With that said, here is a key concept when completing secondary applications: submit them as early as possible! Just as with the primary application, the earlier you submit your secondaries the better. This is because most schools are on rolling admissions, meaning the sooner you complete your primary and secondary, the sooner you are eligible for an interview. Earlier in the season there are more spots available, and there is no reason to delay applications and decrease your likelihood of receiving an interview simply because most spots have already been filled.

My recommendation would be to spend no more than a few days writing each secondary (with the exception of a few which are longer, or a school you are particularly interested in and want to spend more time on). Don’t rush things and compromise on the quality of your response. Take these essays seriously and make sure they convey a strong message with an effective delivery. But also do not languish over them for weeks. It must be a balance of quality with a quick response. You will find a sweet spot when doing a number of secondaries over the summer, and you will improve in quickness and efficiency as you go.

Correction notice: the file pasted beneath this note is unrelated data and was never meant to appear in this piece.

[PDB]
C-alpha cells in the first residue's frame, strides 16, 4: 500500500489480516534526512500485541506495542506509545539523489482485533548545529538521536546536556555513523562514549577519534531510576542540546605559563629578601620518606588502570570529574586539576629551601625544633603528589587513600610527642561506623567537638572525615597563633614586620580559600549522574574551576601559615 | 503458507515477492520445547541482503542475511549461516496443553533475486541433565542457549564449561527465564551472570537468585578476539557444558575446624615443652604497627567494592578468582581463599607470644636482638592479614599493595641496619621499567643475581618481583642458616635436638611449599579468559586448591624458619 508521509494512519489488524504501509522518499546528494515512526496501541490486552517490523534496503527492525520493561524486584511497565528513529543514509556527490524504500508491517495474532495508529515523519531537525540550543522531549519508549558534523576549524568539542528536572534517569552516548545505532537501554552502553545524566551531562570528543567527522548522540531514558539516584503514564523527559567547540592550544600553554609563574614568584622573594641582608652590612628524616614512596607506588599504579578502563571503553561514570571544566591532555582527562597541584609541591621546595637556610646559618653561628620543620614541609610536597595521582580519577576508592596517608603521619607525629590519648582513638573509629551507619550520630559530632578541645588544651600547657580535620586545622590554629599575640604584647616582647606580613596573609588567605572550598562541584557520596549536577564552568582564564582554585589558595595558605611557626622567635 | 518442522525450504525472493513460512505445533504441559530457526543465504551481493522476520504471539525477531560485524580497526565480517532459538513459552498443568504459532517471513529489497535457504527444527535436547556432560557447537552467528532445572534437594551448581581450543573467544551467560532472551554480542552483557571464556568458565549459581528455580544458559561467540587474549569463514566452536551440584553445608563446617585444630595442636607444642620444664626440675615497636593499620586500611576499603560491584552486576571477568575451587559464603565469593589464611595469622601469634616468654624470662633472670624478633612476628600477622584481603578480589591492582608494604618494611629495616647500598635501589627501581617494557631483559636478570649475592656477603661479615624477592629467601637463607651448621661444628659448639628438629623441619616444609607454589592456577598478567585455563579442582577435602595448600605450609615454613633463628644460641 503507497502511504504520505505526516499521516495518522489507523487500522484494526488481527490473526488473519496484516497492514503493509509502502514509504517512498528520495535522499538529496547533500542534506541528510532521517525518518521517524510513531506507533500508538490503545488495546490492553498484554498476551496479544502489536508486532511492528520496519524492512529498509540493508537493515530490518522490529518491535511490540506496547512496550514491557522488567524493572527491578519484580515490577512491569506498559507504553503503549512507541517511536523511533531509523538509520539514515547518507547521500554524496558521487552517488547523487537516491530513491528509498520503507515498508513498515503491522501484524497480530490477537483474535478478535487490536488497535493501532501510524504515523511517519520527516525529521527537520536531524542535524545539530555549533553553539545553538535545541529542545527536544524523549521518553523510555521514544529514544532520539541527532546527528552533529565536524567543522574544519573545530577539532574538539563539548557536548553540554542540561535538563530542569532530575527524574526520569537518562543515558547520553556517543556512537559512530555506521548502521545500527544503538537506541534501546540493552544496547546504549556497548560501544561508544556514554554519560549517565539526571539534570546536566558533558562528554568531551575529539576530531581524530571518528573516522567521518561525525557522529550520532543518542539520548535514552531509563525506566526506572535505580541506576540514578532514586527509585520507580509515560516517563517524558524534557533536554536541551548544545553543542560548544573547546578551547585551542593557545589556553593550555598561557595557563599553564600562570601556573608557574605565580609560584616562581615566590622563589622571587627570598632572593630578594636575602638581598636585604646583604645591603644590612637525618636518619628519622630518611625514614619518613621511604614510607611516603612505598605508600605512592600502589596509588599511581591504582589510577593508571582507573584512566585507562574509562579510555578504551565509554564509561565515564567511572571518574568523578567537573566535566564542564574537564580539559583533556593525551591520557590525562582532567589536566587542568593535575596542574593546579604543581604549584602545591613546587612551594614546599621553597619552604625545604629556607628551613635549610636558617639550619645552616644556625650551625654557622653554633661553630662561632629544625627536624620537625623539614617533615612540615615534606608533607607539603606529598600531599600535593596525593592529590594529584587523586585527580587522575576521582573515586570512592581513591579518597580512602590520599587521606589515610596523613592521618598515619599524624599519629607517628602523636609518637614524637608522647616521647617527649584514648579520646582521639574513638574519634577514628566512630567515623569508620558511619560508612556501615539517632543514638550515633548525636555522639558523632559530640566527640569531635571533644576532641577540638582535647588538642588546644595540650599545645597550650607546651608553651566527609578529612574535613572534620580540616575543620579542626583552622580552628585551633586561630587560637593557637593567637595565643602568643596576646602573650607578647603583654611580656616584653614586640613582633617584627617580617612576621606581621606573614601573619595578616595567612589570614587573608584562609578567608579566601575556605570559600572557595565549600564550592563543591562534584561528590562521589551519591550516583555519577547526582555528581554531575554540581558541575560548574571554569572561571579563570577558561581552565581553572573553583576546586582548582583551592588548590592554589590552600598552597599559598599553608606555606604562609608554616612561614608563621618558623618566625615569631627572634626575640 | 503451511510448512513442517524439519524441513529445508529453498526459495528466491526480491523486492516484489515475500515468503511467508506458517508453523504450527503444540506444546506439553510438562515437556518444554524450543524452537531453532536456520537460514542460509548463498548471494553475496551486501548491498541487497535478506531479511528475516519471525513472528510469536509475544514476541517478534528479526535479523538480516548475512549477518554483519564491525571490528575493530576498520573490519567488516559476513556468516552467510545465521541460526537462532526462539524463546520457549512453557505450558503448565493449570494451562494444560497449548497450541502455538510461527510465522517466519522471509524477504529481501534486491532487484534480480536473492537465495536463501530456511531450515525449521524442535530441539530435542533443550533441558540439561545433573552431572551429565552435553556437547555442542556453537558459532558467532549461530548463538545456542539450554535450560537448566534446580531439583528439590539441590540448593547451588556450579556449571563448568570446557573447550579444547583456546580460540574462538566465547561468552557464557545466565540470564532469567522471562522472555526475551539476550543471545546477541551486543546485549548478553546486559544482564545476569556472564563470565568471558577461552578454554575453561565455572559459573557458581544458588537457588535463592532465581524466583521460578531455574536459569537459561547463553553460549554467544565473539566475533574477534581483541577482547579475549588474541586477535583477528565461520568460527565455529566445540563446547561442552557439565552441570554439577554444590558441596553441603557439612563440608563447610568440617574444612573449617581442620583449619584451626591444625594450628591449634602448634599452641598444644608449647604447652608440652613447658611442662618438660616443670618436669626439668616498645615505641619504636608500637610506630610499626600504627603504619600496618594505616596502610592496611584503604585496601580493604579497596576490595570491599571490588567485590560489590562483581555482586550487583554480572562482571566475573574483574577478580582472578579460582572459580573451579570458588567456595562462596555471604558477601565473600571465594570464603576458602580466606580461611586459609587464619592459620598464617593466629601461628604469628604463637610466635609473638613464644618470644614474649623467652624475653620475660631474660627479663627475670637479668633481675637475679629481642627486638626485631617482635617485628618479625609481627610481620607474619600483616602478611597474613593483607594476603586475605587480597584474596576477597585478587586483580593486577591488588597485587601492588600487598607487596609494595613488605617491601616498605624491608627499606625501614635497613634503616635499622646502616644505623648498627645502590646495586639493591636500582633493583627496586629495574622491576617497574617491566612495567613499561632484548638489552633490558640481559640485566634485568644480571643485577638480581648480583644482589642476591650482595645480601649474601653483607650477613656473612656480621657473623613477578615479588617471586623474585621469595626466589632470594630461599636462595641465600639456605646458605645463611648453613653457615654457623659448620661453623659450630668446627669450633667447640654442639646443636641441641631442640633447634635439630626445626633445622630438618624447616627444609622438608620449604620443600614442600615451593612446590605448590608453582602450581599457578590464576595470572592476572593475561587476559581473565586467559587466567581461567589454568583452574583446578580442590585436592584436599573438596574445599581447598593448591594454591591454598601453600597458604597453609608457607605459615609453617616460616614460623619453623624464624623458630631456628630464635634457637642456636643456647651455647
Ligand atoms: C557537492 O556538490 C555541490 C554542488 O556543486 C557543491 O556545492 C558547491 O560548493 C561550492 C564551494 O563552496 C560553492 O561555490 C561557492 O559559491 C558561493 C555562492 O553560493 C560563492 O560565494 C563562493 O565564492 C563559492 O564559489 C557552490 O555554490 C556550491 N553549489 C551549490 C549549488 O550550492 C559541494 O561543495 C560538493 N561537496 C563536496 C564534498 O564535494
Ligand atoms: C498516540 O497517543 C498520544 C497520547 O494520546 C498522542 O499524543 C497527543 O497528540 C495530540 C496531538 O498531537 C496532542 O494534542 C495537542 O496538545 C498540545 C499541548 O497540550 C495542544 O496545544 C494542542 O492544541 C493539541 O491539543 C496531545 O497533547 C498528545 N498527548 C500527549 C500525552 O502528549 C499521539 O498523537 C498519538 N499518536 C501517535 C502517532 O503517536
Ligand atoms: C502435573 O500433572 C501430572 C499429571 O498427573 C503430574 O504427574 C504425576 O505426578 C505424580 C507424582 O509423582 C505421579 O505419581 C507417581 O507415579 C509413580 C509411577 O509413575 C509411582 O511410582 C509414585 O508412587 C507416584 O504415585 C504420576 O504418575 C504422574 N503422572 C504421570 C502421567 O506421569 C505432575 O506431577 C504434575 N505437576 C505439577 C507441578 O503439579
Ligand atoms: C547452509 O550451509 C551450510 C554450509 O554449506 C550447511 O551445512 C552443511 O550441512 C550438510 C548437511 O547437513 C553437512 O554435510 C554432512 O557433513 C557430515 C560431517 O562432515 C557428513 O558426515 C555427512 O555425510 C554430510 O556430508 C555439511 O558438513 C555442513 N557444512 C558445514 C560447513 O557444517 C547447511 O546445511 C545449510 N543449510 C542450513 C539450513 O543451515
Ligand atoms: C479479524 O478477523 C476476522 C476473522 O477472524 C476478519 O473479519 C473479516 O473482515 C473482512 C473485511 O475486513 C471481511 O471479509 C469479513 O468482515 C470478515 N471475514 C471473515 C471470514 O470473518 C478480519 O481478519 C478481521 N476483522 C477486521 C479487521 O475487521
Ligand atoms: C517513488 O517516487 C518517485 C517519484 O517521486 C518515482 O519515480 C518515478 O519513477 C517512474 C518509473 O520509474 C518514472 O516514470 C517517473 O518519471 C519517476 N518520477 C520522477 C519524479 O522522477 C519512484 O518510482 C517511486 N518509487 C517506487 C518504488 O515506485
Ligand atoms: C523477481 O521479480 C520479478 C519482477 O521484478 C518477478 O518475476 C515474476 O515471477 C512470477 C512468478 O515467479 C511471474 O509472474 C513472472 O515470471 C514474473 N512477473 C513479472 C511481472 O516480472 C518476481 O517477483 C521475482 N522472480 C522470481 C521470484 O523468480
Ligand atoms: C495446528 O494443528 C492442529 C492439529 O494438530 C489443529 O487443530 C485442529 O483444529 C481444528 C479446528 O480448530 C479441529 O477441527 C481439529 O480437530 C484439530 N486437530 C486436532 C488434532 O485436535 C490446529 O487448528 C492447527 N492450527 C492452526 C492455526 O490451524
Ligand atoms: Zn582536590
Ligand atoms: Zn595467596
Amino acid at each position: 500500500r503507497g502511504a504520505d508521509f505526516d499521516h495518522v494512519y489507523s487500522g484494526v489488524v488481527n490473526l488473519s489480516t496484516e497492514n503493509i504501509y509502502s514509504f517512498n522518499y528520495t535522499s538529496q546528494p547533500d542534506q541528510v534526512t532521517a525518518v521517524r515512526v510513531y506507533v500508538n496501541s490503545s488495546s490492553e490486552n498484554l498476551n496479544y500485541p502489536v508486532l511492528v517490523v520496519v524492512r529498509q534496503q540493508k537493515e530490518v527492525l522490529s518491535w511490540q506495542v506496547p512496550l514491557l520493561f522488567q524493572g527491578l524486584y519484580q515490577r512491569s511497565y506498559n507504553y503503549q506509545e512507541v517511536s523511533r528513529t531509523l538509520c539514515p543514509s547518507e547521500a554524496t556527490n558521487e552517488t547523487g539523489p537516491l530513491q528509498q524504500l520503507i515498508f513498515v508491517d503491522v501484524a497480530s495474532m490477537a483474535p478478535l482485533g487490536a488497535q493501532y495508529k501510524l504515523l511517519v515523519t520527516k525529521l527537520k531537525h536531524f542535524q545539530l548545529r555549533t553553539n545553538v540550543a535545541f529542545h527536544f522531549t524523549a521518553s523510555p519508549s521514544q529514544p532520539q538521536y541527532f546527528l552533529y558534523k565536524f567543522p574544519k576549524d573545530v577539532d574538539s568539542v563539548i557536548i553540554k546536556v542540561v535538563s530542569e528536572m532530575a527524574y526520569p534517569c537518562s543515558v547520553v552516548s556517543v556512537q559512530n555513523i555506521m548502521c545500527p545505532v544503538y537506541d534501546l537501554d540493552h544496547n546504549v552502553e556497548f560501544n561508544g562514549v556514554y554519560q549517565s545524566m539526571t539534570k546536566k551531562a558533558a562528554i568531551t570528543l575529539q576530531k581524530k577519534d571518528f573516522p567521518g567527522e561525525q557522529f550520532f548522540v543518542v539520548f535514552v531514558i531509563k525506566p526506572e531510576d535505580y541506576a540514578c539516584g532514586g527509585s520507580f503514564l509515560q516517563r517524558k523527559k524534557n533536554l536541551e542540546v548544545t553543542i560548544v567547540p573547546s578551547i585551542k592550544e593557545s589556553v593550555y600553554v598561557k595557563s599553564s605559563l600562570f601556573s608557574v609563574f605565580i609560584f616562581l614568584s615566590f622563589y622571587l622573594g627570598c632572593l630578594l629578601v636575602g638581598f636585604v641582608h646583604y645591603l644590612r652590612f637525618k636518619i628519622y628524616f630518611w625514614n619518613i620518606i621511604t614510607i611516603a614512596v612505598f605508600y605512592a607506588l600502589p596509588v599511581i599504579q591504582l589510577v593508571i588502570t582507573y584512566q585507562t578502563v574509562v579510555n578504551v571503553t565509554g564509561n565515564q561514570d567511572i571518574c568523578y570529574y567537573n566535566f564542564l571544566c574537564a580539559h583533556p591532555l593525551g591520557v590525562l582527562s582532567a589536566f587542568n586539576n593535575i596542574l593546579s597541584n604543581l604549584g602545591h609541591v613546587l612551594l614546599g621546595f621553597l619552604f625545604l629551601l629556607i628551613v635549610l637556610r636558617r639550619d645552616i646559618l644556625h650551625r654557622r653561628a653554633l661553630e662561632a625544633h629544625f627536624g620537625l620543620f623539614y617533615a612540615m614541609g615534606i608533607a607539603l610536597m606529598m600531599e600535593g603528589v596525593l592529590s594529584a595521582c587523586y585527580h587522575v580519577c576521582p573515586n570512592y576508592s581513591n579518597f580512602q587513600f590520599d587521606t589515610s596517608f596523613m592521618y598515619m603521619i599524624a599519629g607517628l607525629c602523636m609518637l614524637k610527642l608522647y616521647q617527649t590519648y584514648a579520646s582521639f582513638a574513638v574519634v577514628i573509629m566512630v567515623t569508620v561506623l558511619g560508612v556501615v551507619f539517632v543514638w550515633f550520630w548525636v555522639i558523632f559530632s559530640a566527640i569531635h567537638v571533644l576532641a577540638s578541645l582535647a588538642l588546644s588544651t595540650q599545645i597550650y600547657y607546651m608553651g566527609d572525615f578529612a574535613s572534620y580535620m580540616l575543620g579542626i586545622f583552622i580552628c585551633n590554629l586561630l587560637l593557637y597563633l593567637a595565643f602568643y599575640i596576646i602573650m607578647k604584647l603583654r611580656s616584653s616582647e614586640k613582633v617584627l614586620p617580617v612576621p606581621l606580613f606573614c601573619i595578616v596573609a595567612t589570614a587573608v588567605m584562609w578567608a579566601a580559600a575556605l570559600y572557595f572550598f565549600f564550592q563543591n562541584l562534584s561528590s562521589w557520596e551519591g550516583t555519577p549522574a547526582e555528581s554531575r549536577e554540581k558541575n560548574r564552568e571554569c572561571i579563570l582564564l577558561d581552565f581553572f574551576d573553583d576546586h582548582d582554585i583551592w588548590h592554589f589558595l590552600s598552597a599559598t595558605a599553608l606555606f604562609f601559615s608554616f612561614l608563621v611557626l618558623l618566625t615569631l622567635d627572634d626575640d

How many schools should I expect to get secondaries from?

In effect, almost all schools will send you a secondary application. Very few do not. So expect one from each school you apply to. Unfortunately, sometimes this means you will do many secondaries for schools you do not ultimately receive an interview at. Do not worry about this though. It is part of the process, and by completing this necessary component of the application, you are simply giving yourself the best chance of eventual acceptance.